Filed under: Website optimisation > Favicon
Google have emailed some website owners, via their Search Console properties, to say they should increase the resolution of their favicon. A favicon is the small area on the browser tab were the site owner can display their brand. They’ve said the favicon image should be at least 192 pixels square.
If you’ve not got a favicon on your website you should speak to your website developer/designer about creating one and adding it – at the required resolution of course! If you’re anything like me you’ll operate your laptop or desktop with multiple tabs open, so this provides an excellent opportunity to make yours stand out. If you don’t have a favicon these days, you’re in the minority.
If you’ve got a favicon, you should look into whether or not it’s high-res enough – once again, speak to your developer.
The mobile-first index is coming, but we’re still not sure when
Filed under: The SERPs > Mobile-first
A representative from Google announced at a conference last month that ‘a lot’ of sites are due to be moved to its mobile-first index over the next month or so. This in itself doesn’t mean too much, but it serves as a reminder that the mobile-search index is coming and that if you’re not ready for it, you might notice an impact when it finally lands.
They’ve not suggested recently when it’ll come into effect, but this is clearly another indication that they’re testing it further and the launch date is getting closer. The mobile-first index should serve the intents of people searching the web from mobile rather than desktop devices.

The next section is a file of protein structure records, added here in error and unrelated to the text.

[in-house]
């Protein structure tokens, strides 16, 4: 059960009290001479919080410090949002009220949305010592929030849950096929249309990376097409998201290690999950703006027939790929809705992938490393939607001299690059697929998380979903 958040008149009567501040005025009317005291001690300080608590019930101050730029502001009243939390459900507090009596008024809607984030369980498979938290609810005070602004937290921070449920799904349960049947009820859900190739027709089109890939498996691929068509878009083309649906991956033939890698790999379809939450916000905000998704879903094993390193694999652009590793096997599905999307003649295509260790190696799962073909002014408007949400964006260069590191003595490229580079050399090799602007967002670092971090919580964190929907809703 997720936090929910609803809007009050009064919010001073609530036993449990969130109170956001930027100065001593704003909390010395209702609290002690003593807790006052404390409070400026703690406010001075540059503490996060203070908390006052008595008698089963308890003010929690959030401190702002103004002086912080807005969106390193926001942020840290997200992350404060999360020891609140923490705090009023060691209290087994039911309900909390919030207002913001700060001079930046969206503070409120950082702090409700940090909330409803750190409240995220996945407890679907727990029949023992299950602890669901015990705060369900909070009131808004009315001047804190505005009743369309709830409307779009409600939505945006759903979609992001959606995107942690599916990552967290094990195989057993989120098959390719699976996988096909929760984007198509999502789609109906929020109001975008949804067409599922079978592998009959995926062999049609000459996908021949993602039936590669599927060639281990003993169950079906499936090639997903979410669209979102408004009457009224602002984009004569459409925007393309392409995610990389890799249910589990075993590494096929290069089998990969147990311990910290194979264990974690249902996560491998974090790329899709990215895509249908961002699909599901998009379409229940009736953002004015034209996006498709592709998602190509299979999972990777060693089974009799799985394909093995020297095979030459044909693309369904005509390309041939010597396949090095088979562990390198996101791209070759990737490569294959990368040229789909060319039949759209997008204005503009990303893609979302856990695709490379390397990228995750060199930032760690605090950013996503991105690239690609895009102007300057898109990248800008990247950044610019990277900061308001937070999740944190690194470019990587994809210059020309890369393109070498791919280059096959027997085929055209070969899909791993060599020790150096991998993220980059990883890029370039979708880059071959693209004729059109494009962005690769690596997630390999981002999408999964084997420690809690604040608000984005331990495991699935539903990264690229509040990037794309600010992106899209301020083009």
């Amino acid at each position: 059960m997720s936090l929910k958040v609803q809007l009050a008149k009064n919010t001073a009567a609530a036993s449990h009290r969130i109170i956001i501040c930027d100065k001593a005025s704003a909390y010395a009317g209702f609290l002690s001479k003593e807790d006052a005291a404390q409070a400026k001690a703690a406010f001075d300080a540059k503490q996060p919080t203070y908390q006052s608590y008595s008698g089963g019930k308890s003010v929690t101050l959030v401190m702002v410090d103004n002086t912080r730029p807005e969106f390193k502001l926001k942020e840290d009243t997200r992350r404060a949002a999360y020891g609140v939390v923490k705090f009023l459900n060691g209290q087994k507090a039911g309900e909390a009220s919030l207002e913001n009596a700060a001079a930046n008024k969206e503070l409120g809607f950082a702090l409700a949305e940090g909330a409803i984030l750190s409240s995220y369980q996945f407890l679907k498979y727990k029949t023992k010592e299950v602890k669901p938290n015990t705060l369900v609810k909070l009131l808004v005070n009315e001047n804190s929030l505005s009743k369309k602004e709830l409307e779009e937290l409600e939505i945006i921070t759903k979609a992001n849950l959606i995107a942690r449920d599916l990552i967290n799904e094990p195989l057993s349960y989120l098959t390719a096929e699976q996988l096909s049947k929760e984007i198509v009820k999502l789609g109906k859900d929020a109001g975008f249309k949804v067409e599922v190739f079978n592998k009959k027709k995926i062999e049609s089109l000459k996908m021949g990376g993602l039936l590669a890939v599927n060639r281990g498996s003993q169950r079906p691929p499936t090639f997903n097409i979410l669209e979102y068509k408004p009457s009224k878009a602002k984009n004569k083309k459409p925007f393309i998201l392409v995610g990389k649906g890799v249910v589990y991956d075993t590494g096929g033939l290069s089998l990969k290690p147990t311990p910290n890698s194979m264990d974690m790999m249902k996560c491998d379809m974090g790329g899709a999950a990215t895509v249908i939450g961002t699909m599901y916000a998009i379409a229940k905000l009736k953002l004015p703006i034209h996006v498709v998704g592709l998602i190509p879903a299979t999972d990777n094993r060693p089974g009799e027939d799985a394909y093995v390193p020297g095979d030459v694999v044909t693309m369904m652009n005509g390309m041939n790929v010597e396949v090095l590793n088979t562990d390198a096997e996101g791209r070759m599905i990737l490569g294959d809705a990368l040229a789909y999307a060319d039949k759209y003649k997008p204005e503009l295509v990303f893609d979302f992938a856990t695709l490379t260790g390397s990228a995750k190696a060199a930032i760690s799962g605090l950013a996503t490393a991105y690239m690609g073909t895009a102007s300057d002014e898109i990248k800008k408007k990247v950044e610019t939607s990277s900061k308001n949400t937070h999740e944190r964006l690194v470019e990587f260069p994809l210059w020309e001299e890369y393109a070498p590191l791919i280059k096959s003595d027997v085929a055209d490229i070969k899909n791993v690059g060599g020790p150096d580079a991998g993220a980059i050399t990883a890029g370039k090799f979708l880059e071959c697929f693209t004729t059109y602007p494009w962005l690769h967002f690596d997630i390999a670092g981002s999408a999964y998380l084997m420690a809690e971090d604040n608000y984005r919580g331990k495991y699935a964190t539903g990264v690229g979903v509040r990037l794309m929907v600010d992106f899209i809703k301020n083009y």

There’s much advice from SEOs about how to ensure your site is ready for the mobile-first index. If you have a mobile/responsive website – i.e. your site resizes nicely to the device it’s viewed on – then you’re probably ready as the pages are optimised for all devices. If you don’t have a mobile/responsive or mobile site, whilst Google will crawl your desktop site instead, there are many reasons why now might be the time to look into getting responsive.
If you do have a responsive website, but your site was designed for desktop users primarily, this might be the time to give your content and site architecture a rethink, as we all should be thinking about mobile users first.
This image by TeroVesalainen
You don’t have to ‘like’ tweets you want to read later any more
Filed under: PR/Community Building > Social
You no longer have to like a tweet to bookmark it as something you want to read at another time. Twitter have listened to their users and decided launching a bookmark feature would be a much better solution! I’m guessing this was a response to users wanting to read something at a later today but not wanting to give the tweet a vote, which a like tends to indicate!
If you use Twitter check this out on your feed. Click the share button and you’ll have three options – one will be to Add Tweet to Bookmarks. You can then access your bookmarks via your profile page.
Main image includes part of a photo taken by _Alicja_.